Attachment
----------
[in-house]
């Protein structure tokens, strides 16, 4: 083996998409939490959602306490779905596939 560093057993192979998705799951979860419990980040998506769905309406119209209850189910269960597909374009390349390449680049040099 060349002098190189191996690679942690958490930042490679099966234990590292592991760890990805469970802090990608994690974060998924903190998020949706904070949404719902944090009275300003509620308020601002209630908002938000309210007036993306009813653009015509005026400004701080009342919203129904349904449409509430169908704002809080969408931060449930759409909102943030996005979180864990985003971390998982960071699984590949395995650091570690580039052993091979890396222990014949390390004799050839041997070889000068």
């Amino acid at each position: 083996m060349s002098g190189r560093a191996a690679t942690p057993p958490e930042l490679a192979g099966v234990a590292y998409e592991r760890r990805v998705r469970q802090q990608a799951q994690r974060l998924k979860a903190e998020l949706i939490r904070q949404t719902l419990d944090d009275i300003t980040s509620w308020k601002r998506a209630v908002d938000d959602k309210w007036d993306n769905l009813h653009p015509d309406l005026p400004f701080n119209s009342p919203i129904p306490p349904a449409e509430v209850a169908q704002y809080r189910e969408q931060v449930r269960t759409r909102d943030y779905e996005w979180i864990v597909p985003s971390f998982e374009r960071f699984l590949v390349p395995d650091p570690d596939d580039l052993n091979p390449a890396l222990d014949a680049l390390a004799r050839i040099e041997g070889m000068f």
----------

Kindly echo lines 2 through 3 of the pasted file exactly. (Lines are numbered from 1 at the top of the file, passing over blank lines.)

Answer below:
């Protein structure tokens, strides 16, 4: 083996998409939490959602306490779905596939 560093057993192979998705799951979860419990980040998506769905309406119209209850189910269960597909374009390349390449680049040099 060349002098190189191996690679942690958490930042490679099966234990590292592991760890990805469970802090990608994690974060998924903190998020949706904070949404719902944090009275300003509620308020601002209630908002938000309210007036993306009813653009015509005026400004701080009342919203129904349904449409509430169908704002809080969408931060449930759409909102943030996005979180864990985003971390998982960071699984590949395995650091570690580039052993091979890396222990014949390390004799050839041997070889000068």
């Amino acid at each position: 083996m060349s002098g190189r560093a191996a690679t942690p057993p958490e930042l490679a192979g099966v234990a590292y998409e592991r760890r990805v998705r469970q802090q990608a799951q994690r974060l998924k979860a903190e998020l949706i939490r904070q949404t719902l419990d944090d009275i300003t980040s509620w308020k601002r998506a209630v908002d938000d959602k309210w007036d993306n769905l009813h653009p015509d309406l005026p400004f701080n119209s009342p919203i129904p306490p349904a449409e509430v209850a169908q704002y809080r189910e969408q931060v449930r269960t759409r909102d943030y779905e996005w979180i864990v597909p985003s971390f998982e374009r960071f699984l590949v390349p395995d650091p570690d596939d580039l052993n091979p390449a890396l222990d014949a680049l390390a004799r050839i040099e041997g070889m000068f």